Natalie "Alabama" Chanin
For over 20 years, she lived both here and abroad, working as a stylist and costume designer. She has made documentary films, is a mother of two, an avid gardener and enthusiastic cook.
In the year 2000, Natalie returned to her southern roots after 22 years of traveling, living, and working as a costume designer, with the intention of producing a short documentary and 200 one-of-a-kind hand-sewn T-shirts.
She produced a film, Stitch, which focused on traditional quilt-making in the south, with stories told by those who stitched and were warmed by those quilts.
The 200 one-of-a-kind, hand-crafted T-shirts and garments launched the original Project Alabama, which led directly to the creation of Alabama Chanin. She continues to live and work in Alabama while designing, writing and lecturing about craft traditions, or “living arts,” using them to bridge generational, economic, and cultural boundaries.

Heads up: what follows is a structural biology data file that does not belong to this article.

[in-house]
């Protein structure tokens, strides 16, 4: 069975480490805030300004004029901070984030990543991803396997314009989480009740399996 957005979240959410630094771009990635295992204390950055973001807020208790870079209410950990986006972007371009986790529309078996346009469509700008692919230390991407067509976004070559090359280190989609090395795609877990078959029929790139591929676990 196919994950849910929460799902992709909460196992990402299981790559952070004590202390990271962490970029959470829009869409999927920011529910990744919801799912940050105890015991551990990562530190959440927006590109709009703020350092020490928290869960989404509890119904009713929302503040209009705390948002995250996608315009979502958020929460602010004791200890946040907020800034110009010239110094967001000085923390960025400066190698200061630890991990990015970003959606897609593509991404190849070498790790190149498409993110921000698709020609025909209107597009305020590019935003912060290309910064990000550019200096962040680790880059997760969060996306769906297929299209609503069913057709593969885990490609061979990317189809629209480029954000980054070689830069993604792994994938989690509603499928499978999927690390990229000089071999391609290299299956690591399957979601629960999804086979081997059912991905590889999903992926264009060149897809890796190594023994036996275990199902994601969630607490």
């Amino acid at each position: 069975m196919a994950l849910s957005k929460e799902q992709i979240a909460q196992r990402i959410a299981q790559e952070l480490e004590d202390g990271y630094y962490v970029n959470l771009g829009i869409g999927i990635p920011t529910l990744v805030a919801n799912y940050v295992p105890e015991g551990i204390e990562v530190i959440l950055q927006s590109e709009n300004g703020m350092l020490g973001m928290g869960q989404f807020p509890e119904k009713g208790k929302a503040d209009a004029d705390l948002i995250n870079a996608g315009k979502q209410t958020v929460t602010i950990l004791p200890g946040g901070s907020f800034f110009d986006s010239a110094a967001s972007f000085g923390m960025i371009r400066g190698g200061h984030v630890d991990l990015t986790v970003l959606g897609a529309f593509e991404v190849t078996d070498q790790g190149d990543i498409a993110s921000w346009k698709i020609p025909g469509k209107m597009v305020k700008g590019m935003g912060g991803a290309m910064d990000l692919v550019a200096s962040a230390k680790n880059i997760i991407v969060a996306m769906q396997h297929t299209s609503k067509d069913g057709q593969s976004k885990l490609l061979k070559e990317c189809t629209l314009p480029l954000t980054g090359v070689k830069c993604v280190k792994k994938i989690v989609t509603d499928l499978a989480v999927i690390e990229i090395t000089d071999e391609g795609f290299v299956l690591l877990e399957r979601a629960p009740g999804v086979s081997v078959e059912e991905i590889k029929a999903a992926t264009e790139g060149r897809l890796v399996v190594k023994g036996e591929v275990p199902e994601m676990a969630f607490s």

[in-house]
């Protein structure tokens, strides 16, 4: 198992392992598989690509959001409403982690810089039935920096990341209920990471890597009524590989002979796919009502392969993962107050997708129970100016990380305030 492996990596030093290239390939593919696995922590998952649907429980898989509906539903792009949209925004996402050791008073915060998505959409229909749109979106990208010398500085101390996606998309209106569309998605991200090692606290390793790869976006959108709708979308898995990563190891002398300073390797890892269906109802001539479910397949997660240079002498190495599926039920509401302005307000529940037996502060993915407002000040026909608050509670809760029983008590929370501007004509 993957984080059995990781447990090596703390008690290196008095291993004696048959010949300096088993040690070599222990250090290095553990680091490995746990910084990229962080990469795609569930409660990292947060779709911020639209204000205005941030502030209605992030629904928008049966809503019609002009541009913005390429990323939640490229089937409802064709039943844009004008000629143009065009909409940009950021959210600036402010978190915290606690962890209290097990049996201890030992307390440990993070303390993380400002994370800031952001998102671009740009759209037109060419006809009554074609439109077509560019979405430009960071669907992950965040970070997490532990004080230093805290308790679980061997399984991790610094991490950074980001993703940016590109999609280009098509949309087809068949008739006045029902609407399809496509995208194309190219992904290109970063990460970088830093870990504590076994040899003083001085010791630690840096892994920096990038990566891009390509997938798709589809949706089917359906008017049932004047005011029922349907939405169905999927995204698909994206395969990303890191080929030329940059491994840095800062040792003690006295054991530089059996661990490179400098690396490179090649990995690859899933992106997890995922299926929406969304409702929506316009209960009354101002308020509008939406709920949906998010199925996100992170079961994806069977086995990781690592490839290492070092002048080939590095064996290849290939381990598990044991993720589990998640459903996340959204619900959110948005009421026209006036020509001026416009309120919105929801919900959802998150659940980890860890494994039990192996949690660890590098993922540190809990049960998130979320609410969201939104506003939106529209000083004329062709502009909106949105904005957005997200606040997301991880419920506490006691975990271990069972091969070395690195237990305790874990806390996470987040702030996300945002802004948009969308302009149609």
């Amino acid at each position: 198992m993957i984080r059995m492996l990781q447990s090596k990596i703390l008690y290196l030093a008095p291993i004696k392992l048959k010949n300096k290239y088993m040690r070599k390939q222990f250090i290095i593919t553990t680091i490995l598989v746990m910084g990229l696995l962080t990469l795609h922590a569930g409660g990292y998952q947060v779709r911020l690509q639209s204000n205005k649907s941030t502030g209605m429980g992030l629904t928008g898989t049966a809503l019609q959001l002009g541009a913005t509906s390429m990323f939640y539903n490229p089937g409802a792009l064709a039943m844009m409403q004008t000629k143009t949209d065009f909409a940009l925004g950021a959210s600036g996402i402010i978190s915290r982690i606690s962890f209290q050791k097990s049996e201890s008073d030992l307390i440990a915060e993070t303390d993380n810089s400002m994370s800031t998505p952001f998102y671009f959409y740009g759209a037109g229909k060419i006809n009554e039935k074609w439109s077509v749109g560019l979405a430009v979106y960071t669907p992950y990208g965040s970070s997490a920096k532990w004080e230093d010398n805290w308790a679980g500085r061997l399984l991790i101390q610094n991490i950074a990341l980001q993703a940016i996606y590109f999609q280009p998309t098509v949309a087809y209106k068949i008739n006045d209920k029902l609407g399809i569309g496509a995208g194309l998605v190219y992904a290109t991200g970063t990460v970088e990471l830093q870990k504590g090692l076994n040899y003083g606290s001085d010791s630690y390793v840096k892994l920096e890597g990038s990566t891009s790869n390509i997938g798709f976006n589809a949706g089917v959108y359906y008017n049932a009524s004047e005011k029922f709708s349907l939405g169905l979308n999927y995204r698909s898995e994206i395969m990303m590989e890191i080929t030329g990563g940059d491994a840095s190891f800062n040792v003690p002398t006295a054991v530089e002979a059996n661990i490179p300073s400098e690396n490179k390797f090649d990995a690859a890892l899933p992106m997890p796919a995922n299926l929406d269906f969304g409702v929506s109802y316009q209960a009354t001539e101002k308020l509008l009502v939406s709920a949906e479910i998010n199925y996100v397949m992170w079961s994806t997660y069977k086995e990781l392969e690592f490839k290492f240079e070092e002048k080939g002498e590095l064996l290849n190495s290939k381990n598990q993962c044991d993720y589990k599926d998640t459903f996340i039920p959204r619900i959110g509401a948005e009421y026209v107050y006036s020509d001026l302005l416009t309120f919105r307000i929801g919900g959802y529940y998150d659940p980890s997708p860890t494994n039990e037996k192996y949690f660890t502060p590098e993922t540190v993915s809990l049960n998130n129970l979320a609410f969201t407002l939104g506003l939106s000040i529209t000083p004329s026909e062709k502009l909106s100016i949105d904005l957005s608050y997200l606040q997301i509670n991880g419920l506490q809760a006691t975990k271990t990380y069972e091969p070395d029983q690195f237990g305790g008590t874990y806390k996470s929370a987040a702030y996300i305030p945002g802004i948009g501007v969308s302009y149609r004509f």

When Natalie Chanin first started crafting as a girl in the late 1960s, she used fusible adhesive to create all manner of iron-on appliqués. “I vividly recall cutting out apple, butterfly, and
Natalie Chanin, owner and designer of Alabama Chanin Contemporary dialogues regarding sustainability often focus on chemicals, materials, improved design, and manufacturing processes—and how these